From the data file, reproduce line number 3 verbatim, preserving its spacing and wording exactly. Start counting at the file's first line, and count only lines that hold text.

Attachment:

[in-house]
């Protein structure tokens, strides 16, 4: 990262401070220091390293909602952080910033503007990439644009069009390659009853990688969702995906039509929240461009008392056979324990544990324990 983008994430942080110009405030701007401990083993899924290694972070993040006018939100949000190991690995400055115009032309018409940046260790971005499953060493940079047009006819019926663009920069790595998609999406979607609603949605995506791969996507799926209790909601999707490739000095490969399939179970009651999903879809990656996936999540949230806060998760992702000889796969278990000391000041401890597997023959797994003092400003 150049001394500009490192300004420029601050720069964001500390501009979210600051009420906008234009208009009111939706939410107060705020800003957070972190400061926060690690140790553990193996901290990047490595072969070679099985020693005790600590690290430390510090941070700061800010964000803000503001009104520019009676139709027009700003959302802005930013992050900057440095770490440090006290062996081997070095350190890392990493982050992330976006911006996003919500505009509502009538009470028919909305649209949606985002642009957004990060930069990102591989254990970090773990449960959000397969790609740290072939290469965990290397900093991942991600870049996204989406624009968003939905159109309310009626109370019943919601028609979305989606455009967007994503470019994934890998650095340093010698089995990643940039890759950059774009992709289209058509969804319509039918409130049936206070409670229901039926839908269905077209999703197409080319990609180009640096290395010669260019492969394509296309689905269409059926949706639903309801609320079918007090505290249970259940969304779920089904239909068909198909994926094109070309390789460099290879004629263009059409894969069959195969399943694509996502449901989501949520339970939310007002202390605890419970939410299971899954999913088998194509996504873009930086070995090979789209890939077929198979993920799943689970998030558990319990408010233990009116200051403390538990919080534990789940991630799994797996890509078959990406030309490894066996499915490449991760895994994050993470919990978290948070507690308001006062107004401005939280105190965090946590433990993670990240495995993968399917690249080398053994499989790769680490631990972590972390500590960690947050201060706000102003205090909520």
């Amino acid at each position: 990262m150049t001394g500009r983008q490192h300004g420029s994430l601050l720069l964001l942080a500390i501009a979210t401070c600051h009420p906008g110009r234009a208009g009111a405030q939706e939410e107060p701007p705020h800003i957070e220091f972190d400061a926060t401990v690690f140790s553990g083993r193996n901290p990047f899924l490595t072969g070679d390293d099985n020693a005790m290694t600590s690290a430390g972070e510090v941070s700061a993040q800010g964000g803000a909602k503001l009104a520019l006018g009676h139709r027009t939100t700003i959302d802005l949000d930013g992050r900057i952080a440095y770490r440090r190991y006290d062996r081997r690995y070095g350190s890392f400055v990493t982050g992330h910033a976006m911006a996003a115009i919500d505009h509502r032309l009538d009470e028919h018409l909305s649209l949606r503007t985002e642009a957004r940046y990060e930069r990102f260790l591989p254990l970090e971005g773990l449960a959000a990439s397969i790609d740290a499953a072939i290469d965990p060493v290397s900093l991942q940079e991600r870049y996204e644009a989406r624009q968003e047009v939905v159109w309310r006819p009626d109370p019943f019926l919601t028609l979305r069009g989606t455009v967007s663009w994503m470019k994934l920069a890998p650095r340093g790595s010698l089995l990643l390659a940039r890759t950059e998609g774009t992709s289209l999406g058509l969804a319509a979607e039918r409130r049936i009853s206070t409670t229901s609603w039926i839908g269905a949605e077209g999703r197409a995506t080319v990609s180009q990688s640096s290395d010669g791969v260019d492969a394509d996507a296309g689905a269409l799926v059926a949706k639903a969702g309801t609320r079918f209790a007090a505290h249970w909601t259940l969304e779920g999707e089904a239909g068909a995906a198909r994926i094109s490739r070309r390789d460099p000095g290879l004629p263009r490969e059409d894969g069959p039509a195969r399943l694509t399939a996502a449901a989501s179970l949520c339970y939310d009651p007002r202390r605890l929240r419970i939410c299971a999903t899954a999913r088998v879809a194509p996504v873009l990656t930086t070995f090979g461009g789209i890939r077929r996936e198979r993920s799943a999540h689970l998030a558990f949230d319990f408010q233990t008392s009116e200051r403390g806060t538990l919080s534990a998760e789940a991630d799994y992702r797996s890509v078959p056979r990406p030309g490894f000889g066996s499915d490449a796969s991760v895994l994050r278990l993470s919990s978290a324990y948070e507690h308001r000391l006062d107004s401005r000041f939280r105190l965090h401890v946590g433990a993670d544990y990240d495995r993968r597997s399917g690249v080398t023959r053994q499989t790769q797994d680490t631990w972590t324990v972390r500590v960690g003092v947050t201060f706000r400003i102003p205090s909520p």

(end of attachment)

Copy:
């Amino acid at each position: 990262m150049t001394g500009r983008q490192h300004g420029s994430l601050l720069l964001l942080a500390i501009a979210t401070c600051h009420p906008g110009r234009a208009g009111a405030q939706e939410e107060p701007p705020h800003i957070e220091f972190d400061a926060t401990v690690f140790s553990g083993r193996n901290p990047f899924l490595t072969g070679d390293d099985n020693a005790m290694t600590s690290a430390g972070e510090v941070s700061a993040q800010g964000g803000a909602k503001l009104a520019l006018g009676h139709r027009t939100t700003i959302d802005l949000d930013g992050r900057i952080a440095y770490r440090r190991y006290d062996r081997r690995y070095g350190s890392f400055v990493t982050g992330h910033a976006m911006a996003a115009i919500d505009h509502r032309l009538d009470e028919h018409l909305s649209l949606r503007t985002e642009a957004r940046y990060e930069r990102f260790l591989p254990l970090e971005g773990l449960a959000a990439s397969i790609d740290a499953a072939i290469d965990p060493v290397s900093l991942q940079e991600r870049y996204e644009a989406r624009q968003e047009v939905v159109w309310r006819p009626d109370p019943f019926l919601t028609l979305r069009g989606t455009v967007s663009w994503m470019k994934l920069a890998p650095r340093g790595s010698l089995l990643l390659a940039r890759t950059e998609g774009t992709s289209l999406g058509l969804a319509a979607e039918r409130r049936i009853s206070t409670t229901s609603w039926i839908g269905a949605e077209g999703r197409a995506t080319v990609s180009q990688s640096s290395d010669g791969v260019d492969a394509d996507a296309g689905a269409l799926v059926a949706k639903a969702g309801t609320r079918f209790a007090a505290h249970w909601t259940l969304e779920g999707e089904a239909g068909a995906a198909r994926i094109s490739r070309r390789d460099p000095g290879l004629p263009r490969e059409d894969g069959p039509a195969r399943l694509t399939a996502a449901a989501s179970l949520c339970y939310d009651p007002r202390r605890l929240r419970i939410c299971a999903t899954a999913r088998v879809a194509p996504v873009l990656t930086t070995f090979g461009g789209i890939r077929r996936e198979r993920s799943a999540h689970l998030a558990f949230d319990f408010q233990t008392s009116e200051r403390g806060t538990l919080s534990a998760e789940a991630d799994y992702r797996s890509v078959p056979r990406p030309g490894f000889g066996s499915d490449a796969s991760v895994l994050r278990l993470s919990s978290a324990y948070e507690h308001r000391l006062d107004s401005r000041f939280r105190l965090h401890v946590g433990a993670d544990y990240d495995r993968r597997s399917g690249v080398t023959r053994q499989t790769q797994d680490t631990w972590t324990v972390r500590v960690g003092v947050t201060f706000r400003i102003p205090s909520p």